Dying Without a Will

An interview with Prof. John Morley

When you die without a will, the default rules of inheritance law kick in, allocating assets based on established formulas and hierarchies. In this conversation, Prof. John Morley (Yale Law School) explains basic inheritance law and delves into the default rules that come into play when a person dies without a will (“intestate”) and how these rules both vary significantly from state to state and are often at odds with common expectations when it comes to an individual’s legacy.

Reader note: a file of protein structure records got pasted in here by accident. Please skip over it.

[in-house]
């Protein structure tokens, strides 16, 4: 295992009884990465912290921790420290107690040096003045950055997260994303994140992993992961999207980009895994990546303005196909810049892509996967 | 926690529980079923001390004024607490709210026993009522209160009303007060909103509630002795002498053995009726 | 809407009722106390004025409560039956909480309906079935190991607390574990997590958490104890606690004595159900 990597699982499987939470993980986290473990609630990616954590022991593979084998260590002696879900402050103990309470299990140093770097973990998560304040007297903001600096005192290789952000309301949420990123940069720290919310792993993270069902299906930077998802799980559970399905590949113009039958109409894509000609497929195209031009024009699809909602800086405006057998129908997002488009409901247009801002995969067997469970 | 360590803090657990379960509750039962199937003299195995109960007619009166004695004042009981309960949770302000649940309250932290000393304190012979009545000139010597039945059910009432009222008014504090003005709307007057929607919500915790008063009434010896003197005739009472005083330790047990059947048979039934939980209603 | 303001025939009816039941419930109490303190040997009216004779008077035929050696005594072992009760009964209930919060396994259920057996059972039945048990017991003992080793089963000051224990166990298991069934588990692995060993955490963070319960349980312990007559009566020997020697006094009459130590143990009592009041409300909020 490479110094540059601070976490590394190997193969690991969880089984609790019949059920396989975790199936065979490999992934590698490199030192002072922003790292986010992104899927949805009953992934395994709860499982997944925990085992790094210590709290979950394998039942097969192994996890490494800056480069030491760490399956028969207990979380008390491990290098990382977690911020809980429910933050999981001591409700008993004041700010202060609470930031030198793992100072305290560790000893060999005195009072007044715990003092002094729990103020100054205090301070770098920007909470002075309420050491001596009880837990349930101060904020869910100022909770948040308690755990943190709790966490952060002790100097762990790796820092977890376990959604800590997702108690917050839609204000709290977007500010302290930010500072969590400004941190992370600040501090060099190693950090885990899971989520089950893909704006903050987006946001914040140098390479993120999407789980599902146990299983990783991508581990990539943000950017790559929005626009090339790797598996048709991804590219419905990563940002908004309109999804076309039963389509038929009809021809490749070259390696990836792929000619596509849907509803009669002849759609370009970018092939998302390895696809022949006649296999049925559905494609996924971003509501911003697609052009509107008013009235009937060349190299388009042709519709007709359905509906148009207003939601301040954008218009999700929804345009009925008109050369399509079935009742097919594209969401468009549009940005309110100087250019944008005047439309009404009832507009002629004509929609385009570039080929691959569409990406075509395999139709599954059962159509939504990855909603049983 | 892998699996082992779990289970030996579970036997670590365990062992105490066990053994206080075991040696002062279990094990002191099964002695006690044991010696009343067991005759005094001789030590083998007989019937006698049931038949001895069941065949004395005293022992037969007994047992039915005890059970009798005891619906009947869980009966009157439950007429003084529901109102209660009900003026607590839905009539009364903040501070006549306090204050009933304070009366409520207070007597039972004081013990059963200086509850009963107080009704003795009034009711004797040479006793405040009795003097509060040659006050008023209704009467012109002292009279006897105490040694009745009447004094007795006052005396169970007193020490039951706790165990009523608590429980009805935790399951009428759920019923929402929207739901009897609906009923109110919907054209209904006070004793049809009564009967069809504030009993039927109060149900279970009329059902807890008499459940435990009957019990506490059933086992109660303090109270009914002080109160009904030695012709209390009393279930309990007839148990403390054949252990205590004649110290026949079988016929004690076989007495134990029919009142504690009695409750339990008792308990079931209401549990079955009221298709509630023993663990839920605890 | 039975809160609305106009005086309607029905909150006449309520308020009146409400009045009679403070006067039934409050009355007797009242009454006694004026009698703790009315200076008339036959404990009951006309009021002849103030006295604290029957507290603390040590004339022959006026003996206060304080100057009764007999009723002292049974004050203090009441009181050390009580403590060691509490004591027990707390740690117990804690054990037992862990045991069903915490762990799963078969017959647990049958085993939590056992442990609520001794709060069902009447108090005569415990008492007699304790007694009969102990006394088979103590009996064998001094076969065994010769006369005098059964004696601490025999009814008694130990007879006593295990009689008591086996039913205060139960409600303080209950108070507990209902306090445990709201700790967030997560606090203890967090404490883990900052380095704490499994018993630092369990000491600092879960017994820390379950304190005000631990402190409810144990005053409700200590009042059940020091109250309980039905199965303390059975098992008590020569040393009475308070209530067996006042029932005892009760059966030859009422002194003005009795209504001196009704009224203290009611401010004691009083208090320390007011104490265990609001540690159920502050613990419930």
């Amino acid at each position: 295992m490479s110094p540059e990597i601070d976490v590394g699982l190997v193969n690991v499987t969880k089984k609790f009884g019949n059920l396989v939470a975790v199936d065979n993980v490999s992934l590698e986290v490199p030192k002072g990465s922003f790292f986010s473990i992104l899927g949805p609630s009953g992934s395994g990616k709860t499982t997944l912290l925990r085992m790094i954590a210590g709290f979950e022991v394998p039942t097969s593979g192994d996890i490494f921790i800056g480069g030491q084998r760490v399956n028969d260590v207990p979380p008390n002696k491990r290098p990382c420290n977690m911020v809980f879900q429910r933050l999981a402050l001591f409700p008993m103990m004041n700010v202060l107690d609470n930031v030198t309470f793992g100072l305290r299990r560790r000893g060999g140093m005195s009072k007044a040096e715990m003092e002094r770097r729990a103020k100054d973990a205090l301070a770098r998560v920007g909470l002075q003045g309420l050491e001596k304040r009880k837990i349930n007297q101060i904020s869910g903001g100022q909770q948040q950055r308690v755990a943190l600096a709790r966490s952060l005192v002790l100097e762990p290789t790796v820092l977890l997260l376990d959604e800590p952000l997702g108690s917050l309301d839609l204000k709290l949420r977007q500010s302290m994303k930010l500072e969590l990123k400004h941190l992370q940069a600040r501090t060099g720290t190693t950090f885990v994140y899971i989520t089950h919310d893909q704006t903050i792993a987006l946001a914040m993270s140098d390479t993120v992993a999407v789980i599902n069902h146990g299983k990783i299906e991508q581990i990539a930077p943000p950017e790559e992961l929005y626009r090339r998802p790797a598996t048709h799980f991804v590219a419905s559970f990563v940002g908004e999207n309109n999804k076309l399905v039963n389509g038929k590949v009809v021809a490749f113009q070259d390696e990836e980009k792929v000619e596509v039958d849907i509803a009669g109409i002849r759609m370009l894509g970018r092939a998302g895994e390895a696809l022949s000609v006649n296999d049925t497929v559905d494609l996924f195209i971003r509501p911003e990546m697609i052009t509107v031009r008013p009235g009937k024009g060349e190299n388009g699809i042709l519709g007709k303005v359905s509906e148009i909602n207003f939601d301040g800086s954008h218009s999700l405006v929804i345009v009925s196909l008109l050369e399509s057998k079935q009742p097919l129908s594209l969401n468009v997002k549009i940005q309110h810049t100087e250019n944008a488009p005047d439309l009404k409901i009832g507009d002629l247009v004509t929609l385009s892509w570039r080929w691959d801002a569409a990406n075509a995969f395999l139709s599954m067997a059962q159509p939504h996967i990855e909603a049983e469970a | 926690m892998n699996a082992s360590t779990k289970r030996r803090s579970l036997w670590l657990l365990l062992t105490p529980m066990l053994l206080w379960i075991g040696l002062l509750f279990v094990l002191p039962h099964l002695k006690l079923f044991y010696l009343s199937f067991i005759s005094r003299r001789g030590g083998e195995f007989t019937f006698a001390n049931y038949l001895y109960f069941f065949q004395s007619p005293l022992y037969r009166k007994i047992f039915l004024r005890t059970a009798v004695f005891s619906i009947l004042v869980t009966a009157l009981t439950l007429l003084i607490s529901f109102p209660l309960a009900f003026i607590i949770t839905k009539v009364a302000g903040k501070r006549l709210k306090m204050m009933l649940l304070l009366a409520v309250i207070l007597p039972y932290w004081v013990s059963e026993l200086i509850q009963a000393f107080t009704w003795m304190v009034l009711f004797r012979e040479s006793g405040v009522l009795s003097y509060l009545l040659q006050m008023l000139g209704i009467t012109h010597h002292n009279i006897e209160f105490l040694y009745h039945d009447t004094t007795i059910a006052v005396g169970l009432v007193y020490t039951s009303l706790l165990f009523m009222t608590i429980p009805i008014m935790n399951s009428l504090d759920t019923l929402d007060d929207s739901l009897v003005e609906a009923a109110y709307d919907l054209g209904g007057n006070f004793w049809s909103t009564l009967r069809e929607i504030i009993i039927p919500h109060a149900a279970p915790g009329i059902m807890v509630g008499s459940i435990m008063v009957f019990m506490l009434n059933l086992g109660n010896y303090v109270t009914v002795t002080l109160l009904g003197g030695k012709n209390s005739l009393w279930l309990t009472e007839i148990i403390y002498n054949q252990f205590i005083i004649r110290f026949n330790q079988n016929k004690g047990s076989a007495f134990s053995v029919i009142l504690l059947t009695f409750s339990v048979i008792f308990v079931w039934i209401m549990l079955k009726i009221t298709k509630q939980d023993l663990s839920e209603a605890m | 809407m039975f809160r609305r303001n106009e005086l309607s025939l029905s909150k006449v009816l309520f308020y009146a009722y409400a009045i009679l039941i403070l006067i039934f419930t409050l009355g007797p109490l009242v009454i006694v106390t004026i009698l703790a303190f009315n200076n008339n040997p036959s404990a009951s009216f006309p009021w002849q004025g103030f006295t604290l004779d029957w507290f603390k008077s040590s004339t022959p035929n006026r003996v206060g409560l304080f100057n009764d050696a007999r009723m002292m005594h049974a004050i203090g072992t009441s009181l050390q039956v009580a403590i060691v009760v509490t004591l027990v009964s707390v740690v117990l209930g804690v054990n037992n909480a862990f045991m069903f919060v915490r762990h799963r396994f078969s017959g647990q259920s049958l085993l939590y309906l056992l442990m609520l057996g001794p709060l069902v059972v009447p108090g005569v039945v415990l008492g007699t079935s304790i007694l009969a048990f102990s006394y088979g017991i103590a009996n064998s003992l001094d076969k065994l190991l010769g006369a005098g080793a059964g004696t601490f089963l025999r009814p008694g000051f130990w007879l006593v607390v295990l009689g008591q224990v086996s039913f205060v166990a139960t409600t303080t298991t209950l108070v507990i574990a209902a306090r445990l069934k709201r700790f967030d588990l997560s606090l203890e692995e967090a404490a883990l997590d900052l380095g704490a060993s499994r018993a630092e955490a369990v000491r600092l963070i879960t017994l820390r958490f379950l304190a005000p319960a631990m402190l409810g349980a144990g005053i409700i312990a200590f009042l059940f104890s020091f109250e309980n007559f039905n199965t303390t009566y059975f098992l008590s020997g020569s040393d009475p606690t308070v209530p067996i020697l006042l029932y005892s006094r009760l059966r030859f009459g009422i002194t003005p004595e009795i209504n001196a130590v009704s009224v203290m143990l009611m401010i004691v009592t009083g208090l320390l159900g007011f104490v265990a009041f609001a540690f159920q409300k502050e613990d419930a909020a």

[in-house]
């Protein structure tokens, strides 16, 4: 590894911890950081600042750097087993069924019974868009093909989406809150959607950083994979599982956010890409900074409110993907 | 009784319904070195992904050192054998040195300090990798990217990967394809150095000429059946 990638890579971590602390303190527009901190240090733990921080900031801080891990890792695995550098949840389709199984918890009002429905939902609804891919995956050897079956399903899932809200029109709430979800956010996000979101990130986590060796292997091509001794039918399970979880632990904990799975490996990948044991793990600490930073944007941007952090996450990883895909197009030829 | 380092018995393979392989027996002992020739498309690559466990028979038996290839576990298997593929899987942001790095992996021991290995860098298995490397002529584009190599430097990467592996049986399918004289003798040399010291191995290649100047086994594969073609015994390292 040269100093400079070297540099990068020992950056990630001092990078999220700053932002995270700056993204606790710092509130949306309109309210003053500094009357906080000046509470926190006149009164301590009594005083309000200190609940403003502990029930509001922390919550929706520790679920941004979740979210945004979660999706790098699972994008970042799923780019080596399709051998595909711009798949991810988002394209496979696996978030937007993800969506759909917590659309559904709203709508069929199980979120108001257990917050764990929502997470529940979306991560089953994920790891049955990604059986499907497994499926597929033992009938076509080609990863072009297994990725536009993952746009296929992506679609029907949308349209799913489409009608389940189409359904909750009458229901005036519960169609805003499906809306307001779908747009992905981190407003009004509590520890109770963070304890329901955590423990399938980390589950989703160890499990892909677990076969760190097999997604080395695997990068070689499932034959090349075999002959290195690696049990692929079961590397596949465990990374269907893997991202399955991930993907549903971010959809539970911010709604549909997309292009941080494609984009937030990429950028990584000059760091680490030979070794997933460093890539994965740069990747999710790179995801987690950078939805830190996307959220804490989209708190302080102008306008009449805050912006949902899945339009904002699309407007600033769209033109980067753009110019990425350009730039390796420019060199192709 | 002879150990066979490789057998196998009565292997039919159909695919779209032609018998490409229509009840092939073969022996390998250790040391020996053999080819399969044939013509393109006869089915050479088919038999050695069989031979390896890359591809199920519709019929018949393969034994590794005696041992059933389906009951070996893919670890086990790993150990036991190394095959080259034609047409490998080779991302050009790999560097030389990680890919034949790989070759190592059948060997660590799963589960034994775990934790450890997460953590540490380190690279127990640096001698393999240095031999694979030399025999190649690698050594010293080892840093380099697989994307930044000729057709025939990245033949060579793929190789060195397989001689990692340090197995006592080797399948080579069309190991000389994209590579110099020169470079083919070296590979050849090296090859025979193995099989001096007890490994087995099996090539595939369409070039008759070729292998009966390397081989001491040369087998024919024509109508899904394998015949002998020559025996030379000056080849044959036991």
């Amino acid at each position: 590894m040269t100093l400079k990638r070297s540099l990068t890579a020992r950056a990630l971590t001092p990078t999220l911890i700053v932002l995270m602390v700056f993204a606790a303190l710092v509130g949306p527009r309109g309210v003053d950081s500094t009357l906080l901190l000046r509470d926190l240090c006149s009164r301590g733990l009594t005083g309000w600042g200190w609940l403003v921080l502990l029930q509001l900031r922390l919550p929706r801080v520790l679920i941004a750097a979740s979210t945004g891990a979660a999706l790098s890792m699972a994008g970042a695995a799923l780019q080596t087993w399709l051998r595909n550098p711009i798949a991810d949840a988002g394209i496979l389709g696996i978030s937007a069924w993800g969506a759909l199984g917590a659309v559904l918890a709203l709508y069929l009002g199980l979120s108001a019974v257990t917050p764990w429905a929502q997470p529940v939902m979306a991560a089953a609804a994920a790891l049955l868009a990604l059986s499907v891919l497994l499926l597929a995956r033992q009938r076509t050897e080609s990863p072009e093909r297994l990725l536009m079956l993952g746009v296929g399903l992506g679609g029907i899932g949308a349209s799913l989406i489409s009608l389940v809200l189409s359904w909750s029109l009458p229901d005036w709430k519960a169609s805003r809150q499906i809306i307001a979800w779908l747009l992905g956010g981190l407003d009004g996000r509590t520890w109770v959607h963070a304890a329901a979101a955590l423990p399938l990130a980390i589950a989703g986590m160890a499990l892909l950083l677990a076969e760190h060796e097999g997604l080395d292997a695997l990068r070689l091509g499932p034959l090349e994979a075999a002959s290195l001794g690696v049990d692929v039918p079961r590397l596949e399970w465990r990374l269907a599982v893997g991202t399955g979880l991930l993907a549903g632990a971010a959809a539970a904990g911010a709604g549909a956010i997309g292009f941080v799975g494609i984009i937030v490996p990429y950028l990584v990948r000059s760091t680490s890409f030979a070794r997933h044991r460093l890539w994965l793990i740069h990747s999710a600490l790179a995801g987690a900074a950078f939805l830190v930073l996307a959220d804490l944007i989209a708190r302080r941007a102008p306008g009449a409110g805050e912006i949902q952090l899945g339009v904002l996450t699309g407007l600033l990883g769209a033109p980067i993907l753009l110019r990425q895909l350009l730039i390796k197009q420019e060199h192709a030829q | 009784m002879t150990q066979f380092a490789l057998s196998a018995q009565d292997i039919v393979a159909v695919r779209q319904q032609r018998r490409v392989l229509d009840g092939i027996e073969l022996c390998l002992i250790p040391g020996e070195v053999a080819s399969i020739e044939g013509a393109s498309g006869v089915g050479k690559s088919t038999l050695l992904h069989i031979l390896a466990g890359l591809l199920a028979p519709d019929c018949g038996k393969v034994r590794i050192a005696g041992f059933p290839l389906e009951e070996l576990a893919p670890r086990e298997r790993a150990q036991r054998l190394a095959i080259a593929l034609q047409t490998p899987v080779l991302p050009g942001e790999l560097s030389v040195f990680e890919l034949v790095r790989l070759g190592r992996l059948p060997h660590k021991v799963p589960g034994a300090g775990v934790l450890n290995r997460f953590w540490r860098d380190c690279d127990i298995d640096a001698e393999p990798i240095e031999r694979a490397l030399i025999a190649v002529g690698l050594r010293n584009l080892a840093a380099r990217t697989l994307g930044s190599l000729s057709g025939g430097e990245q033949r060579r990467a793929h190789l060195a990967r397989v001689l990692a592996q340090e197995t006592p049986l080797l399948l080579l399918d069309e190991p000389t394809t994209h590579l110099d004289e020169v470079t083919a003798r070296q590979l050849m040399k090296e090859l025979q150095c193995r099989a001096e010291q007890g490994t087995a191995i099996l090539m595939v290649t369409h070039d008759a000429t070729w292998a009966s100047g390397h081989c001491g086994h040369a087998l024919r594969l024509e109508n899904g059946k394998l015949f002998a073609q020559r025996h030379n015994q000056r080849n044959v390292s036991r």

Through his recent survey, Prof. Morley has uncovered differences in inheritance expectations across various demographic groups. For instance, women are notably less likely than men to intentionally leave money to their spouses. Additionally, the conversation explores discrepancies by race and sexual orientation as well as some notable surprises pertaining to less traditional family structures.

Prof. Morley's insights not only underscore the importance of having a will that accurately reflects one's wishes but also suggest that intestacy laws across the nation may be out of step with modern expectations and in need of revision.

  • Attorney CLE accreditation